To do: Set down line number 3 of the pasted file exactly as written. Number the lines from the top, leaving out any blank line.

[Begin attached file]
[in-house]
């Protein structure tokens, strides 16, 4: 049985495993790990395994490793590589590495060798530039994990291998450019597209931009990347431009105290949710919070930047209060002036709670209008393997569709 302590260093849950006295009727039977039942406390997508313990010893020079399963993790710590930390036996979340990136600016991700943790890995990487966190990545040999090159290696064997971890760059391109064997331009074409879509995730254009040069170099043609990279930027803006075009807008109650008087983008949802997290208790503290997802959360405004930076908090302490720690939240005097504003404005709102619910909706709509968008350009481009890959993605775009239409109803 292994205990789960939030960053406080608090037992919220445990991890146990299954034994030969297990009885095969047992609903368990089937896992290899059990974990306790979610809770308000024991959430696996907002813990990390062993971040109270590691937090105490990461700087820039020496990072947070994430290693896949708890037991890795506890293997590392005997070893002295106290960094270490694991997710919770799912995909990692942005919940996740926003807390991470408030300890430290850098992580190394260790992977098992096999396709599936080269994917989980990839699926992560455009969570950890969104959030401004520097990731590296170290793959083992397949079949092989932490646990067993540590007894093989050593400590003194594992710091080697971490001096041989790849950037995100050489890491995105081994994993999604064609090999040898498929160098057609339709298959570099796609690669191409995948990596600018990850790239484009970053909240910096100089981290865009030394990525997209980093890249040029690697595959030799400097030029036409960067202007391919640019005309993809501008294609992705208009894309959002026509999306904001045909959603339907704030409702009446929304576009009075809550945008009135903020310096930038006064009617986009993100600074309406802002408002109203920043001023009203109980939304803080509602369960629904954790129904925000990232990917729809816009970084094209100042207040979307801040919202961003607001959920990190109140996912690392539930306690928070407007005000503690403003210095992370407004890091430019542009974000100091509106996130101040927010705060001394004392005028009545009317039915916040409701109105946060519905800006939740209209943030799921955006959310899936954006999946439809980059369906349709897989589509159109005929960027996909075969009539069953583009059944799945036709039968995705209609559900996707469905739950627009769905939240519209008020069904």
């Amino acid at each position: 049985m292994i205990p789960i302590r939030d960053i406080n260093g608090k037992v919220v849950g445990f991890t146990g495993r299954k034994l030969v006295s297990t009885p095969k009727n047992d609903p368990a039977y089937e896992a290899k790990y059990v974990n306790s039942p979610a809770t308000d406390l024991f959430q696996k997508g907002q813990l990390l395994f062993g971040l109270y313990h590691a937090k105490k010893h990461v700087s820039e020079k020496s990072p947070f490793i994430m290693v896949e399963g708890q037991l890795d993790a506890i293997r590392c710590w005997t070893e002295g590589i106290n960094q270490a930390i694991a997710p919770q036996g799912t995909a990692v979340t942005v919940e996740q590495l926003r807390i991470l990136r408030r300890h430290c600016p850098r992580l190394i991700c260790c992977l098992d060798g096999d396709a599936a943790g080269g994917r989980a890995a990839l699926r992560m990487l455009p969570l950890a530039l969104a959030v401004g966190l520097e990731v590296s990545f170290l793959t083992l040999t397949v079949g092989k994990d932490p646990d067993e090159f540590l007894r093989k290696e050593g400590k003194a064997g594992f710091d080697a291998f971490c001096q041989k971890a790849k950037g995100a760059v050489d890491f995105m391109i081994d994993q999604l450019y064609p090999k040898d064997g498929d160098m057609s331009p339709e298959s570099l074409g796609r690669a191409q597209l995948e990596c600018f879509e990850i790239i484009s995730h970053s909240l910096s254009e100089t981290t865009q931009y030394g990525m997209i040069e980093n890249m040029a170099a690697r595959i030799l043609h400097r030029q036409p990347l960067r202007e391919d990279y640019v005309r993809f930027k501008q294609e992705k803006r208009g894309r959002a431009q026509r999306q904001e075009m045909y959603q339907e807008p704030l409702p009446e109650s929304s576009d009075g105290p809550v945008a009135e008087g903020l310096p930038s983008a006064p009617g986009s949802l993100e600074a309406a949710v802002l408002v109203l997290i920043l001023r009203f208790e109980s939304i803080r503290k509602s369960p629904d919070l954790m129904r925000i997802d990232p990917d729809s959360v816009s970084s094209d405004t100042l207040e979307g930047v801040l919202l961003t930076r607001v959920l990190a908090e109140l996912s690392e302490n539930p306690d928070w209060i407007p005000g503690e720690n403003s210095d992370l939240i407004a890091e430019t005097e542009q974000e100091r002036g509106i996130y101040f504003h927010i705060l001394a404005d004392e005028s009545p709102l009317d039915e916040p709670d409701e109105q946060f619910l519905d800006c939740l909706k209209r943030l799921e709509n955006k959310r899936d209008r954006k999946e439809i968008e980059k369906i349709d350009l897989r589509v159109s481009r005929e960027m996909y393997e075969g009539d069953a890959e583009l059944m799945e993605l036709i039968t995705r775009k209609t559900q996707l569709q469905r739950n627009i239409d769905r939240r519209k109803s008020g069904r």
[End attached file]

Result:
């Amino acid at each position: 049985m292994i205990p789960i302590r939030d960053i406080n260093g608090k037992v919220v849950g445990f991890t146990g495993r299954k034994l030969v006295s297990t009885p095969k009727n047992d609903p368990a039977y089937e896992a290899k790990y059990v974990n306790s039942p979610a809770t308000d406390l024991f959430q696996k997508g907002q813990l990390l395994f062993g971040l109270y313990h590691a937090k105490k010893h990461v700087s820039e020079k020496s990072p947070f490793i994430m290693v896949e399963g708890q037991l890795d993790a506890i293997r590392c710590w005997t070893e002295g590589i106290n960094q270490a930390i694991a997710p919770q036996g799912t995909a990692v979340t942005v919940e996740q590495l926003r807390i991470l990136r408030r300890h430290c600016p850098r992580l190394i991700c260790c992977l098992d060798g096999d396709a599936a943790g080269g994917r989980a890995a990839l699926r992560m990487l455009p969570l950890a530039l969104a959030v401004g966190l520097e990731v590296s990545f170290l793959t083992l040999t397949v079949g092989k994990d932490p646990d067993e090159f540590l007894r093989k290696e050593g400590k003194a064997g594992f710091d080697a291998f971490c001096q041989k971890a790849k950037g995100a760059v050489d890491f995105m391109i081994d994993q999604l450019y064609p090999k040898d064997g498929d160098m057609s331009p339709e298959s570099l074409g796609r690669a191409q597209l995948e990596c600018f879509e990850i790239i484009s995730h970053s909240l910096s254009e100089t981290t865009q931009y030394g990525m997209i040069e980093n890249m040029a170099a690697r595959i030799l043609h400097r030029q036409p990347l960067r202007e391919d990279y640019v005309r993809f930027k501008q294609e992705k803006r208009g894309r959002a431009q026509r999306q904001e075009m045909y959603q339907e807008p704030l409702p009446e109650s929304s576009d009075g105290p809550v945008a009135e008087g903020l310096p930038s983008a006064p009617g986009s949802l993100e600074a309406a949710v802002l408002v109203l997290i920043l001023r009203f208790e109980s939304i803080r503290k509602s369960p629904d919070l954790m129904r925000i997802d990232p990917d729809s959360v816009s970084s094209d405004t100042l207040e979307g930047v801040l919202l961003t930076r607001v959920l990190a908090e109140l996912s690392e302490n539930p306690d928070w209060i407007p005000g503690e720690n403003s210095d992370l939240i407004a890091e430019t005097e542009q974000e100091r002036g509106i996130y101040f504003h927010i705060l001394a404005d004392e005028s009545p709102l009317d039915e916040p709670d409701e109105q946060f619910l519905d800006c939740l909706k209209r943030l799921e709509n955006k959310r899936d209008r954006k999946e439809i968008e980059k369906i349709d350009l897989r589509v159109s481009r005929e960027m996909y393997e075969g009539d069953a890959e583009l059944m799945e993605l036709i039968t995705r775009k209609t559900q996707l569709q469905r739950n627009i239409d769905r939240r519209k109803s008020g069904r």